(we see why a writer I am not, Yoda knowingly says)
Davidson had a dear whimsy, a weariness, and a bite that was, dare I say it, very Jewish. When I (re)read his stories I feel as if I (an agnostic Gentile) have magically been allowed to understand & overhear the Yiddish folk yarns the kindly, crusty grandfather spins for the kids while the middle generation shouts in the background.
Davidson wrote as well as Singer. Perhaps better, at his best. No small praise; I know what I am claiming. Do not allow my muddy writing dissuade any reader from buying and luxuriating in this important collection.
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14 of 14 people found the following review helpful By Richard R. Horton on December 14, 2000
Format: Hardcover
Avram Davidson died in 1993. He was, as so often said, one of the great originals. His writing was elegant and complex: always adapted to the voices of his narrators and characters, always at some level humorous even when telling a dark story. He was one of those writers whose stories were always enjoyable just for wallowing in the prose: for its sprung rhythms and fine, out of the way, images. And his stories were enjoyable for wallowing in the atmosphere: for its evocation of exotic place-times, whether it be late '50s New York City or early '70s Belize or turn of the century Scythia-Pannonia-Transbalkania or far future Barnum's Planet, and for its evocation of exotic world-views, and the packing and repacking of wondrous, seemingly inconsequential (though rarely truly so) tidbits of history and unhistory into the backgrounds. And his best stories took these characteristics and harnessed them in the service of well-honed themes or (sometimes) clever plots.
This collection is organized as a retrospective, with the selections placed in order of first appearance. This is, I think, an excellent choice for any collection of this magnitude in that it allows the interested reader to try to track evolutions in the writer's style and thematic concerns over time. (I would suggest, perhaps, that the older Davidson was more prone to explorations of esoterica than the younger, and less often openly angry. Throughout his career he was ready with the comic touch, even in the midst of a darker context. His style was always special, but perhaps grew more involved as he grew older.)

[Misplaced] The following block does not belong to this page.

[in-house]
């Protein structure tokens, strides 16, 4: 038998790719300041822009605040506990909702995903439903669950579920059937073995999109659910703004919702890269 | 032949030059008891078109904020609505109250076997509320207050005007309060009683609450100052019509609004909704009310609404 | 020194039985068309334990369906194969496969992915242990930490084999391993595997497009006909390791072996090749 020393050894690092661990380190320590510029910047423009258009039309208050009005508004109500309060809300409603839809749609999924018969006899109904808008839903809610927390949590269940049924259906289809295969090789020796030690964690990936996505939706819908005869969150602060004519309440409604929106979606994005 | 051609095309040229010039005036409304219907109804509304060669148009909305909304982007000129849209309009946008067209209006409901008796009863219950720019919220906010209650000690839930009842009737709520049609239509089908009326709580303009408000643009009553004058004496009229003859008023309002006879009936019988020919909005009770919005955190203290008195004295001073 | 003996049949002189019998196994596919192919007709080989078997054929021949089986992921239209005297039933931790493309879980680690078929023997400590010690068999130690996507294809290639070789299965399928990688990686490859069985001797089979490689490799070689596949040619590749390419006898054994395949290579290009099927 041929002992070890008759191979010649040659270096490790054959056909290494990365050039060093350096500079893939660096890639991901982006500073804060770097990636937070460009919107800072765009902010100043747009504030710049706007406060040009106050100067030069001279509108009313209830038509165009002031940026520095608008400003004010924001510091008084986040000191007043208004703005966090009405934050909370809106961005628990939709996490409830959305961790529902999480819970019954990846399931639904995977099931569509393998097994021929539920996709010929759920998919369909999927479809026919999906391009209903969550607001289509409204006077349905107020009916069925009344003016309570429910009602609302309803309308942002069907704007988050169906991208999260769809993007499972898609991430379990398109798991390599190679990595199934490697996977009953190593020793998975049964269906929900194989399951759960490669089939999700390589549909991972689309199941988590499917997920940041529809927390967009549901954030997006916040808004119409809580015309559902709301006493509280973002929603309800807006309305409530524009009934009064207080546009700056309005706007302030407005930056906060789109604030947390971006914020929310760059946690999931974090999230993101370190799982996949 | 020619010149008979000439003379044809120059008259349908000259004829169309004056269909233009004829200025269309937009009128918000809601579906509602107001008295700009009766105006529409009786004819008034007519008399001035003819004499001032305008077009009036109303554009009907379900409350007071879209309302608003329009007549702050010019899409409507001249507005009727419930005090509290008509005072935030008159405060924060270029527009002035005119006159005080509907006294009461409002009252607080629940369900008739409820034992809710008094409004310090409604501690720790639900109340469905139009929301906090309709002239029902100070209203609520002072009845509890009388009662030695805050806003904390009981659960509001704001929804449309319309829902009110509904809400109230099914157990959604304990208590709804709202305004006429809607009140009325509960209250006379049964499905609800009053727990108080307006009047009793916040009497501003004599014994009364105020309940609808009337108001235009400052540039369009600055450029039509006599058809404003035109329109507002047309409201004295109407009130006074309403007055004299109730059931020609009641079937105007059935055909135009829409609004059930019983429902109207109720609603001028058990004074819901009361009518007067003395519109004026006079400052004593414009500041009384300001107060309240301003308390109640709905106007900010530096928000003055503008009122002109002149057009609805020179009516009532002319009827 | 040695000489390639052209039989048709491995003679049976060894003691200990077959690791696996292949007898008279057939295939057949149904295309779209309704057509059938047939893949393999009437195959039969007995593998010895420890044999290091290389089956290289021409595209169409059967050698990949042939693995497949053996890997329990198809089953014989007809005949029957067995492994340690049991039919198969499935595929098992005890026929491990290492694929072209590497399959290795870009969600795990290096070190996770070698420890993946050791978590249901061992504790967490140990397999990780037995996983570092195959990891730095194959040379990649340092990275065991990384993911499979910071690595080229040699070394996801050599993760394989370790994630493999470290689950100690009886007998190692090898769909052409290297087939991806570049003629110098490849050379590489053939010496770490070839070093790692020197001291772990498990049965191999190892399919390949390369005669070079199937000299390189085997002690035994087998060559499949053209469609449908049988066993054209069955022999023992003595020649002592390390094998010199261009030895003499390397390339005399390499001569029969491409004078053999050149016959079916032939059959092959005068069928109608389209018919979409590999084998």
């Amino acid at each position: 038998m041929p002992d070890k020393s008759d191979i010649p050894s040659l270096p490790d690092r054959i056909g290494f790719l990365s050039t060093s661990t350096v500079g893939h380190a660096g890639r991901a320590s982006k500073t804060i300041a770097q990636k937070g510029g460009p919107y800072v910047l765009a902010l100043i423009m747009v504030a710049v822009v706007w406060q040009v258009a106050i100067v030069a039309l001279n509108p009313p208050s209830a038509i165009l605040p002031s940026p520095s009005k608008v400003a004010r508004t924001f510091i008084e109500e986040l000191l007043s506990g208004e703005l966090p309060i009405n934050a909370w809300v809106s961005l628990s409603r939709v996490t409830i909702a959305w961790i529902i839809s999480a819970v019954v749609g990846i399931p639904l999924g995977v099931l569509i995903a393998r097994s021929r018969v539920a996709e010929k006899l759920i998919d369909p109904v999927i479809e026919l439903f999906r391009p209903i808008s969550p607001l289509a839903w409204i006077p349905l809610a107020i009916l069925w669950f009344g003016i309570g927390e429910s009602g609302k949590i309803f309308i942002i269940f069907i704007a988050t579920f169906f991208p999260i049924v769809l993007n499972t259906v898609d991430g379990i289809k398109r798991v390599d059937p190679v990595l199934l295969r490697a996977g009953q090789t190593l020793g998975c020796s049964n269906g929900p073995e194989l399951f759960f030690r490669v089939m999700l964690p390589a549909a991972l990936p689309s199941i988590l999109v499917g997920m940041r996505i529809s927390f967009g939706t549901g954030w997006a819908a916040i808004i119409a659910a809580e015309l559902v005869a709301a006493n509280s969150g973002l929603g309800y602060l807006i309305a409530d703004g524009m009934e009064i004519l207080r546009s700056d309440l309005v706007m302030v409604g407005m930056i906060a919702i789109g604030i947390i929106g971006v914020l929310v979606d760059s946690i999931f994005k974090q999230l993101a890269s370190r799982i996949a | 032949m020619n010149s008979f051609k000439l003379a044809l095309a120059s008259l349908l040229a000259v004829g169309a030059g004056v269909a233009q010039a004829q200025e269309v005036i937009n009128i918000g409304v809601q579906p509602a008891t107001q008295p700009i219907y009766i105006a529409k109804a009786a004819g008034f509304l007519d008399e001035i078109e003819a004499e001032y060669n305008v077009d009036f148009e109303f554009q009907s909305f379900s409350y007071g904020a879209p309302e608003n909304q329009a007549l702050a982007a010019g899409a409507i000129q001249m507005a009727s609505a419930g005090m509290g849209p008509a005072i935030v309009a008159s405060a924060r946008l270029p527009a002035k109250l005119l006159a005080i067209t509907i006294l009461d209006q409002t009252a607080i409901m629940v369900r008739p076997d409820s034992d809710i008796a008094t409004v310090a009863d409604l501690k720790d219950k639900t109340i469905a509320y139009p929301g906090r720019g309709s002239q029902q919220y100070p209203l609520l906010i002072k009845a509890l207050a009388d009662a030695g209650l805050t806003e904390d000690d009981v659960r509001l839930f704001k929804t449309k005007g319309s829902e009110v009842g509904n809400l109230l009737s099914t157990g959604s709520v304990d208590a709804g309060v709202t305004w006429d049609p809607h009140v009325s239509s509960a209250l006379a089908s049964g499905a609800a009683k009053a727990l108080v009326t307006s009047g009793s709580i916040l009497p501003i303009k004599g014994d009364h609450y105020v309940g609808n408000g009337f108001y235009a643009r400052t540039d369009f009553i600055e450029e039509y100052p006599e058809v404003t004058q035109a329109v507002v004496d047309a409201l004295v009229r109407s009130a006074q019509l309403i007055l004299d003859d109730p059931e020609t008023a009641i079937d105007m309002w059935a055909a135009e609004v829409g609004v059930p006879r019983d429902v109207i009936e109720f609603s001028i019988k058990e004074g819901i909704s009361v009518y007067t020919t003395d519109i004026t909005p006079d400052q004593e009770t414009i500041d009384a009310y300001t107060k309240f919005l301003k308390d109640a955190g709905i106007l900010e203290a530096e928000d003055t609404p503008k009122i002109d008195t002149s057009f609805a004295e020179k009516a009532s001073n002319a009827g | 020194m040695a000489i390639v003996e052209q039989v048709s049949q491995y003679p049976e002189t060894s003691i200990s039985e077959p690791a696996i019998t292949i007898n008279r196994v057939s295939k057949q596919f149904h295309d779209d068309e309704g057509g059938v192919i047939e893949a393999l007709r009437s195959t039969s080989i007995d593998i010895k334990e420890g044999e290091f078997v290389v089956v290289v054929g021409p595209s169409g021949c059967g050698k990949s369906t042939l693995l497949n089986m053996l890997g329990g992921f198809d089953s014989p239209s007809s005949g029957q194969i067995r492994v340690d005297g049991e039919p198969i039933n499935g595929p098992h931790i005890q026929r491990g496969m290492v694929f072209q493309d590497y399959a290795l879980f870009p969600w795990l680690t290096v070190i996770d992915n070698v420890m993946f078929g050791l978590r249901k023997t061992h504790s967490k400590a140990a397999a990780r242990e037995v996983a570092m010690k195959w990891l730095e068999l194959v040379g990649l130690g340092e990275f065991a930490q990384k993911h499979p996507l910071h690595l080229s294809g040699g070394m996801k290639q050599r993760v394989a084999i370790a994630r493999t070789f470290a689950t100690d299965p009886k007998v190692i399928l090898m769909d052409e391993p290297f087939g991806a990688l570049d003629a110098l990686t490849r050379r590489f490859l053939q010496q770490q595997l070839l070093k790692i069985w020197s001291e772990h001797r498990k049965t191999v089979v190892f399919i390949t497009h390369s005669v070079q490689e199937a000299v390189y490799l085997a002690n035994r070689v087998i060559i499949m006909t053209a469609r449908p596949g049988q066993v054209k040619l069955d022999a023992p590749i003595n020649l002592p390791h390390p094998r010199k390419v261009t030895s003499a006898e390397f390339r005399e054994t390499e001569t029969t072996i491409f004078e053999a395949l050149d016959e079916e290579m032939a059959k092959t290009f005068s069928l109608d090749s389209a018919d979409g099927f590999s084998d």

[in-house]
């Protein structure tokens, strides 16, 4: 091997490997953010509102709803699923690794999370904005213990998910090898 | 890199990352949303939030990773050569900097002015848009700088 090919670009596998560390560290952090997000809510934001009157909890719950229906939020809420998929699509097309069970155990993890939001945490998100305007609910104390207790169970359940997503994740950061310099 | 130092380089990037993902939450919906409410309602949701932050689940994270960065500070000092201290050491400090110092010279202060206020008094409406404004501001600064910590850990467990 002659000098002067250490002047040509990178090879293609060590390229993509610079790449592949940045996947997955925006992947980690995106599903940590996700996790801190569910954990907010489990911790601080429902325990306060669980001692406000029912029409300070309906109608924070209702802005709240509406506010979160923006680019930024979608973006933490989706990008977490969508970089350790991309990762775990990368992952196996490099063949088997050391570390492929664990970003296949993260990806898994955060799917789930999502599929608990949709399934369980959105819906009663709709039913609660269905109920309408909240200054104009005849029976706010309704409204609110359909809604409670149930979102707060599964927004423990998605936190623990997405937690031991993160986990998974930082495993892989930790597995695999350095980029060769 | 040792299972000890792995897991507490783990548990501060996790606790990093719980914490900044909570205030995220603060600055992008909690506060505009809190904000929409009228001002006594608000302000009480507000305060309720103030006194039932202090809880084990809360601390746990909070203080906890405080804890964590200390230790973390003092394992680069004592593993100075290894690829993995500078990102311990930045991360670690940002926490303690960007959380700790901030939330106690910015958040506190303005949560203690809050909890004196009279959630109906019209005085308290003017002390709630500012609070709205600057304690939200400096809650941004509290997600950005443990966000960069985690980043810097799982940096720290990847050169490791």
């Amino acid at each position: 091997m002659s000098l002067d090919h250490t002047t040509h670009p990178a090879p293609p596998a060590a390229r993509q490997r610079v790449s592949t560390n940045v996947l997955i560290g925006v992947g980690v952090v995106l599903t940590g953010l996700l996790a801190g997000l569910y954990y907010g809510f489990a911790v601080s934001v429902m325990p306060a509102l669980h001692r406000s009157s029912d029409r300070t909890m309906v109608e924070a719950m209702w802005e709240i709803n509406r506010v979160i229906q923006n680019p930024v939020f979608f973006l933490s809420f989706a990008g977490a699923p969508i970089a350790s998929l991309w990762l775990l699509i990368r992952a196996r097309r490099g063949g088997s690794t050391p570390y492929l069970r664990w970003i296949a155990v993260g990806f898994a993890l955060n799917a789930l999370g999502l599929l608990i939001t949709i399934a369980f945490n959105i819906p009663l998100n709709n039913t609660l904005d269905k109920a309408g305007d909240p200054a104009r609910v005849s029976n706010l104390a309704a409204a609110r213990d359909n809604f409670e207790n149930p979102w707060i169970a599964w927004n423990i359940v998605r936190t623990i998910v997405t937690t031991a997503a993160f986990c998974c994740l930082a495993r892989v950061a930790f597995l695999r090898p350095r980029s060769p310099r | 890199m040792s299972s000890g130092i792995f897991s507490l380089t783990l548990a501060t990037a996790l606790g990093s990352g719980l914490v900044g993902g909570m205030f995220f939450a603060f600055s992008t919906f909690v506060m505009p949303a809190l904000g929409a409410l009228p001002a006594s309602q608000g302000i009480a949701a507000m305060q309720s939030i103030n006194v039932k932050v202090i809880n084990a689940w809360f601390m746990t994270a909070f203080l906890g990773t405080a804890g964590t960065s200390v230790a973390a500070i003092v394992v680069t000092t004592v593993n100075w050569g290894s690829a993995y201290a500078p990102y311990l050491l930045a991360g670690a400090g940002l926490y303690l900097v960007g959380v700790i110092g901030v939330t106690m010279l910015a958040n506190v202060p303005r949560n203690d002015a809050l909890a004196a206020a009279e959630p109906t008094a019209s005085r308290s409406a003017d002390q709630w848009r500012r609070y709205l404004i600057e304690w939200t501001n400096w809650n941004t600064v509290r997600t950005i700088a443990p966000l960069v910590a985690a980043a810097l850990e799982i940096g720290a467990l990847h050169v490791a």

Another feature of this collection is the introductions, by many of Davidson's friends: mostly fellow authors and editors, but also his bibliographer, Henry Wessels, and his son.
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7 of 7 people found the following review helpful By Scipio on October 30, 2006
Format: Paperback Verified Purchase
When I read a particularly good short story I look back and try to imprint the author's name on my memory (nowadays with mixed results). As far as science fiction & fantasy goes, the first time this happened was with a story by Avram Davidson, many years ago. As time went by I would notice his name on several memorable works. To say he had a style all his own is not quite right, since he actually had several styles, all fascinating. What I didn't know until fairly recently was that AD was surprisingly obscure, considering his amazing talent and prolificacy (try searching for his work on Amazon).

This collection brings together much of his finest short stories. Each one is chosen and introduced by another writer - Avram was evidently an author's author. While I probably would have made a few different choices, I was grateful to be able to experience many excellent works that I had never seen before. Chances are, even if you're an old Davidson fan, you'll find a few stories that are new to you as well. You would have to search far and wide - and at great expense - to replicate this compilation.

The collection is too long and varied to elaborate on the individual pieces, but suffice it to say, reading Davidson is a real joy. The quality of the story and the effortless technique are something you will see very rarely. The downside of reading a collection like this (are there any like this?) is that it spoils you. Afterwards, most other writers seem flat and uninspired by comparison.
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8 of 9 people found the following review helpful By M. Rouleau on August 23, 2000
Format: Paperback
Someone once wrote of Shirley Jackson that she never wrote a bad sentence. The same could be said of Avram Davidson. Although I am not familiar with his longer work, his shorter works are finely polished gems that unwind (to mix a metaphor or two) beautifully. Introduction after introduction uses the words "overlooked" and "underappreciated" a depressing number of times. And, since this is only the 3rd review of this book on Amazon, it doesn't look like Avram is going to become famous again anytime soon. Which is too bad, because his stories are decidedly modern in their execution. What I mean is: a lot of genre stories (mystery, sci-fi, fantasy) don't age well. Rereading older stories by Asimov, Heinlein, Kornbluth, et. al, sometimes causes a gut reaction of "Wow, I can't believe people published this stuff." Not so with this collection. Any one of these stories could be dusted off and published in any modern literary collection with no embarrassment whatsoever. This stuff is GOOD.
Buy, enjoy.